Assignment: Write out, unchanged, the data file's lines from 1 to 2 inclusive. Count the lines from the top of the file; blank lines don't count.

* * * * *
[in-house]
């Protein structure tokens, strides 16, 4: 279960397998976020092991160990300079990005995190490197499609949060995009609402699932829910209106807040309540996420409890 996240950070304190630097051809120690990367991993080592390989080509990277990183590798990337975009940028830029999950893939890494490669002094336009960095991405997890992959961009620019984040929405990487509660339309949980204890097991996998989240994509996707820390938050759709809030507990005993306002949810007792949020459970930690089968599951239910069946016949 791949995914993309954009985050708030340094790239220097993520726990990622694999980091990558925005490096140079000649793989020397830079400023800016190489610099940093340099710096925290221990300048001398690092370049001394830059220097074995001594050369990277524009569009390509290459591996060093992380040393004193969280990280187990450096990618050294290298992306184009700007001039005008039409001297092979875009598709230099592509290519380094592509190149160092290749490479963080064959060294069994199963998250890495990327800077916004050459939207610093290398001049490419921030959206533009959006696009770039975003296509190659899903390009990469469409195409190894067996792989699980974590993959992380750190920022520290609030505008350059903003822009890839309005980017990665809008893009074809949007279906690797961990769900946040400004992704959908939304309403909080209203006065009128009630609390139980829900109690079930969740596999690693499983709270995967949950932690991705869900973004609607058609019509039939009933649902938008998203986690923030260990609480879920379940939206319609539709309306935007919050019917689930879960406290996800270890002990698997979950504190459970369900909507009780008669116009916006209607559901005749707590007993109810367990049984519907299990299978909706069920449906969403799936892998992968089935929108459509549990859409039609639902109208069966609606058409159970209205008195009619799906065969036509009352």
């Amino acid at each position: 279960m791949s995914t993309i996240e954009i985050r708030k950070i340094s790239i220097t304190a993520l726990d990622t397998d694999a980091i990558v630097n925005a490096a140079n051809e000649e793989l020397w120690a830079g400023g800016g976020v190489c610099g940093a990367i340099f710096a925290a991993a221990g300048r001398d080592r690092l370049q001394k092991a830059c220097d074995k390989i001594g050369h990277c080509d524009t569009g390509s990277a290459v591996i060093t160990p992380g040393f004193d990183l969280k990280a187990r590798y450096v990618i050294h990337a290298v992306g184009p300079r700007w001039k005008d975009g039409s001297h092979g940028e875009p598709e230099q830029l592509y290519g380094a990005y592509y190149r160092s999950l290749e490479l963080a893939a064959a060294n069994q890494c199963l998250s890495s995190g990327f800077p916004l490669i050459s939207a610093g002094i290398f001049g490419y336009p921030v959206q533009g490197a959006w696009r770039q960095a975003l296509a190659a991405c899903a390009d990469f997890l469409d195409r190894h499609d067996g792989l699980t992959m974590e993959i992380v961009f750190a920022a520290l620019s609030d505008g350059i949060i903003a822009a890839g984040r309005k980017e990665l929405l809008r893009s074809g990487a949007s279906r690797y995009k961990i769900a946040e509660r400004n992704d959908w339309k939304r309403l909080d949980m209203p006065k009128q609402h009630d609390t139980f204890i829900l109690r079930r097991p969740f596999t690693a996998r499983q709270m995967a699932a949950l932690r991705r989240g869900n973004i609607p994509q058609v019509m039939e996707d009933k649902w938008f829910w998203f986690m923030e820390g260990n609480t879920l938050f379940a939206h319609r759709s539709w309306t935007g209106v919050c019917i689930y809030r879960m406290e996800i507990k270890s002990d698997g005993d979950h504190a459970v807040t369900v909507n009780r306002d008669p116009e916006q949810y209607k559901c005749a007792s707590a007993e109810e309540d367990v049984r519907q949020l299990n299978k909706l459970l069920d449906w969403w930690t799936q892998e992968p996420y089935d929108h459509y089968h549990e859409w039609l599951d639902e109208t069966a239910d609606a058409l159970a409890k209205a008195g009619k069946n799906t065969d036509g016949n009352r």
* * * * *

[in-house]
């Protein structure tokens, strides 16, 4: 279960397998976020092991160990300079990005995190490197499609949060995009609402699932829910209106807040309540996420409890 996240950070304190630097051809120690990367991993080592390989080509990277990183590798990337975009940028830029999950893939890494490669002094336009960095991405997890992959961009620019984040929405990487509660339309949980204890097991996998989240994509996707820390938050759709809030507990005993306002949810007792949020459970930690089968599951239910069946016949 791949995914993309954009985050708030340094790239220097993520726990990622694999980091990558925005490096140079000649793989020397830079400023800016190489610099940093340099710096925290221990300048001398690092370049001394830059220097074995001594050369990277524009569009390509290459591996060093992380040393004193969280990280187990450096990618050294290298992306184009700007001039005008039409001297092979875009598709230099592509290519380094592509190149160092290749490479963080064959060294069994199963998250890495990327800077916004050459939207610093290398001049490419921030959206533009959006696009770039975003296509190659899903390009990469469409195409190894067996792989699980974590993959992380750190920022520290609030505008350059903003822009890839309005980017990665809008893009074809949007279906690797961990769900946040400004992704959908939304309403909080209203006065009128009630609390139980829900109690079930969740596999690693499983709270995967949950932690991705869900973004609607058609019509039939009933649902938008998203986690923030260990609480879920379940939206319609539709309306935007919050019917689930879960406290996800270890002990698997979950504190459970369900909507009780008669116009916006209607559901005749707590007993109810367990049984519907299990299978909706069920449906969403799936892998992968089935929108459509549990859409039609639902109208069966609606058409159970209205008195009619799906065969036509009352």